Accounting Reviewer Essay

*Business Ownership ( Sole Proprietorship / Partnership / Corporation *Activities ( Service Concern / Merchandising (Trading) / Manufacturing *Types of Business (Source of Income) ( Service & Merchandising / Trading {Sole Proprietorship} *Functions of Accounting Work ( Recording / Classifying / Summarizing *Accounting- “art of recording, classifying & summarizing in a significant matter and in terms of money; transactions and events w/c are in part at least of a financial character and interpreting the results thereof. ( How? (AICPA – American Institute of CPA) *Science- existing body of knowledge that governs accounting practice (Accounting Theory) *Art- creative skill & ability *4 Functions of Accounting 1. Recording- commit to writing (business transactions) *Business Transactions- quantifiable business events w/c can be expressed in terms of money. Exchange of values. ( What? *Books of Accounts (journals / ledgers) ( Where? Chronologically & Systematically (accordance to procedures & established rules of acctg) ( How? 2. Classifying- similar & inter-related transactions of events *Account / Account Title- device used to classify*3 Broad Categories – Assets / Liabilities / Capital 3. Summarizing- preparation of financial statements / financial reports *Financial Statements- Balance Sheet, Income Statement, Capital Statement, & Statement of Cash Flow 4.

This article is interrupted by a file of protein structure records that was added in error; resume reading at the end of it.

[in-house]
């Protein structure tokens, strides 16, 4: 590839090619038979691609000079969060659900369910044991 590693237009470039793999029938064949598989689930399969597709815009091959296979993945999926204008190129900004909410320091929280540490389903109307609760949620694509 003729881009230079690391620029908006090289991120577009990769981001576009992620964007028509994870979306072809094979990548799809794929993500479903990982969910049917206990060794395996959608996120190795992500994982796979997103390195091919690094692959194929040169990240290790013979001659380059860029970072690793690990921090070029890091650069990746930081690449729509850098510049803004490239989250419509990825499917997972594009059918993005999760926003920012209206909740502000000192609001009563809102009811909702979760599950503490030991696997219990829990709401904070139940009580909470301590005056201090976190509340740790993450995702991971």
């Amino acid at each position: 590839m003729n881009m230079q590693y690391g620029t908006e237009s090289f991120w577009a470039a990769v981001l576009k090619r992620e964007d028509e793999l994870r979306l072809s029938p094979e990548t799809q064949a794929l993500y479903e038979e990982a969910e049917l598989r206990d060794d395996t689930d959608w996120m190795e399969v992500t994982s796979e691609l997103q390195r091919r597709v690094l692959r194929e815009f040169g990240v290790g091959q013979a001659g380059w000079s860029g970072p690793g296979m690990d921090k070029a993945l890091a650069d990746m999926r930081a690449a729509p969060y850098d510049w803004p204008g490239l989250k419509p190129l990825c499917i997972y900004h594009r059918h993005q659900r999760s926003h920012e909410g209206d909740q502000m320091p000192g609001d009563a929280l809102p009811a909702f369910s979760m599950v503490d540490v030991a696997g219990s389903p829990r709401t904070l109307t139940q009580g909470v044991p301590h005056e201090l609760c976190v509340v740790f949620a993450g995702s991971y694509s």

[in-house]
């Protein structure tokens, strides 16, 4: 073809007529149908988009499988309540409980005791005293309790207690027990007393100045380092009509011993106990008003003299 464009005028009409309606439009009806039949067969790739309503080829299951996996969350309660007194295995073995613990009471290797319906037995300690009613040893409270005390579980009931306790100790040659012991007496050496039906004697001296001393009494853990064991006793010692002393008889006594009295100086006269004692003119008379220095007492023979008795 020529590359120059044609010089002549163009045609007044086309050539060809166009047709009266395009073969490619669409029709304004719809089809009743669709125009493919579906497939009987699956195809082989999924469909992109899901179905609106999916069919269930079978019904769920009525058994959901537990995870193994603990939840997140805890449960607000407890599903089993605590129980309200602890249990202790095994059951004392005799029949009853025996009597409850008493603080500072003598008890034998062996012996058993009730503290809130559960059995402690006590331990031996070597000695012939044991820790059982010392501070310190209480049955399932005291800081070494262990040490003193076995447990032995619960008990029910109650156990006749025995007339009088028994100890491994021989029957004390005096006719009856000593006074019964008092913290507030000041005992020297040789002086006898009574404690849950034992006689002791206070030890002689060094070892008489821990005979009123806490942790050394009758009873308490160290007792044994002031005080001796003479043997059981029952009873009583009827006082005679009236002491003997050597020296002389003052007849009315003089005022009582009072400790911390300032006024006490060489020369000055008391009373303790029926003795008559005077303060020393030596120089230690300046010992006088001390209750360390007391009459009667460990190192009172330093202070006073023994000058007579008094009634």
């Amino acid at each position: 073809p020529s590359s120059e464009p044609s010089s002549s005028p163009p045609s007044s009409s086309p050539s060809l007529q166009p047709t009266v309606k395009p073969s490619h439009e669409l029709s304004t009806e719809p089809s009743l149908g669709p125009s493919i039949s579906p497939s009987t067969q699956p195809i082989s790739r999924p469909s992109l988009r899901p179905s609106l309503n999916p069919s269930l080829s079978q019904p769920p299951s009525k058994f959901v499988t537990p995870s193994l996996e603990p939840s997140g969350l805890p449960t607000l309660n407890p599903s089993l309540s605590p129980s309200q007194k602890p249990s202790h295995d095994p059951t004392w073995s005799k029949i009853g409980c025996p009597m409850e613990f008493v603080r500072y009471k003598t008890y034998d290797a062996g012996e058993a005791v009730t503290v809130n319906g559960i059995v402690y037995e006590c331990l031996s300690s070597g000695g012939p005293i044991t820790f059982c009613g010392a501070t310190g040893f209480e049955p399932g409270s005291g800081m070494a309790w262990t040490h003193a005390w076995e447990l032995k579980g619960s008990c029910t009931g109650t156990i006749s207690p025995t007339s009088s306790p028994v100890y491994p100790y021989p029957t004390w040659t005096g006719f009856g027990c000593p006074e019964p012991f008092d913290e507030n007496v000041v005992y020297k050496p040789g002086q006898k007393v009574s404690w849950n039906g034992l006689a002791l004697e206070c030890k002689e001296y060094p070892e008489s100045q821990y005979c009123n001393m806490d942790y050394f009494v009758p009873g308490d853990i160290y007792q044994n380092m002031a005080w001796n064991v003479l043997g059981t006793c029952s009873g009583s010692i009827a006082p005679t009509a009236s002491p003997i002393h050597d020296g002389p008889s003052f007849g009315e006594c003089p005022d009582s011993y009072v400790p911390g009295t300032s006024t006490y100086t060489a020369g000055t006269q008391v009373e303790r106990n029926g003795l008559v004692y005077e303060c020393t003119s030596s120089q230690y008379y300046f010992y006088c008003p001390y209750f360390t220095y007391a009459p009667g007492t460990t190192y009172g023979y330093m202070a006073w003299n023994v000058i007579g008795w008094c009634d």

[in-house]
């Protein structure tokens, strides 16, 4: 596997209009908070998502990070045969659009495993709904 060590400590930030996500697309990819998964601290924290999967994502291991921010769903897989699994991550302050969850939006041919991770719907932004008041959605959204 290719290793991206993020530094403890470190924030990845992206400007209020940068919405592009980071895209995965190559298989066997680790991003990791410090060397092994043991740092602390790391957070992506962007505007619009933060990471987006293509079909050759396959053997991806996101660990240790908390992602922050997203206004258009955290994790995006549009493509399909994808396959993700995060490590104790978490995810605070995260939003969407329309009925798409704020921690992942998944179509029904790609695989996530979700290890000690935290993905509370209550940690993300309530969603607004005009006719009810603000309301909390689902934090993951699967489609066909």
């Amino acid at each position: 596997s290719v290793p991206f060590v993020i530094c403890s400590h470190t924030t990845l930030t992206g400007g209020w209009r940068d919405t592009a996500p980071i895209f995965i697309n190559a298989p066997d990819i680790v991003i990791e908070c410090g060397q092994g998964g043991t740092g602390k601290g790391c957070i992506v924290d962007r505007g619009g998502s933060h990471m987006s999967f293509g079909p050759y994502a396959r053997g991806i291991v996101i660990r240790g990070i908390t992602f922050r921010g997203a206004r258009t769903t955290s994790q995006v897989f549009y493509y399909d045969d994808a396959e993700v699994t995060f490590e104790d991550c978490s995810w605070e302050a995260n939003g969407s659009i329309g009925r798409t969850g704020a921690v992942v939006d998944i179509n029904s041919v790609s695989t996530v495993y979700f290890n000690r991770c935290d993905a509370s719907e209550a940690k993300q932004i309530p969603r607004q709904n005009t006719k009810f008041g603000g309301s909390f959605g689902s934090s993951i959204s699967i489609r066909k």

Interpreting- quantitative & qualitative interpretation of information in financial statements *Significant Information- Profitability, Growth Potential, Managerial Effectiveness, Stability (ability of a business to pay its long term obligations), Liquidity (how much cash the business has), & Solvency (does the business meet its current debts or obligations [less than 1 year] *Accounting- “service activity whose purpose is to provide quantitative information, primarily financial in nature, about economic entities, that is intended to be useful in making economic decisions. ( Why? Fundamental Essence. (PICPA – Philippine Institute of CPA) ( umbrella / national organization *Fundamental Objectives of Accounting: ( Communication -Communicates financial statements & reports. Gives information about / medium of the business to the outside world. *Nature of Accounting -A service activity. Communication of financial info. -Quantitative info. Primarily financial in nature useful for making economic decisions. -Medium through w/c business entity speaks w/ various stakeholders (interested parties) – stockholders, prospective stockholders, management, creditors, etc. Uses of Accounting Information Direct Users- managers, owners, creditors, prospective owners / investors, taxing authorities, employees, & customers. *Internal- managers, stockholders / owners & employees *External- creditors, investors, BIR / IRS, & customers Indirect Users- -trade unions, SEC, financial analysts / advisors, stock exchange, financial press, & trade associations *Different Areas of Accounting / Branches of Accounting -Financial Acctg. / General Acctg, Accounting Education, Auditing (Public Acctg. Practice), Tax Acctg, Gov’t Acctg, Management Acctg. Management Services, & Accounting Systems *Field of Specializations -Systems Installation, Cost Accounting, Gov’t Acctg, Research, Teaching, Property Appraisal, Budgetary Control, Auditing, Taxation, & Management Consultant. *Accounting (conceptual / why) VS. Bookkeeping (how / procedural) -Bookkeeping is procedural & is largely concerned w/ the dev’t & maintenance of acctg records. The “how” of acctg. -Acctg is conceptual and is concerned w/ the “why,” reasons, or justification for the action adopted. *Commission on Audit- Government Accounting Employees use accounting information to see if there’s security of employment & satisfactory compensation. *Accountancy- specialized body of knowledge *Auditing- examination of acctg. statements to make an opinion if it’s fair *Profitability- increase owner’s equity BASIC CONCEPTS: GAAP (Generally Accepted Accounting Principles)- guidelines, conventions, and procedures 1. Entity- business is separate and distinct entity from that of the owners, only transactions of the business should be Recorded, Classified, Summarized & Interpreted. An organization stands apart from other organizations as separate economic unit. . Going Concern- the life of the business is infinite unless stated otherwise, it’s assumed that the business should have a continuous life until liquidation appears imminent. The assumption that the business pursues indefinitely. 3. Cost Principle- assets acquisitions should be measured, recorded and reflected in the balance sheet on the basis of the total cost incurred in their acquisition or exchange cost. “Original Acquisition Cost” & “Historical Cost. ” 4. Objectivity- only transactions fully supported by documents like Receipts, Invoices & Vouchers should be recorded and reflected in financial statements.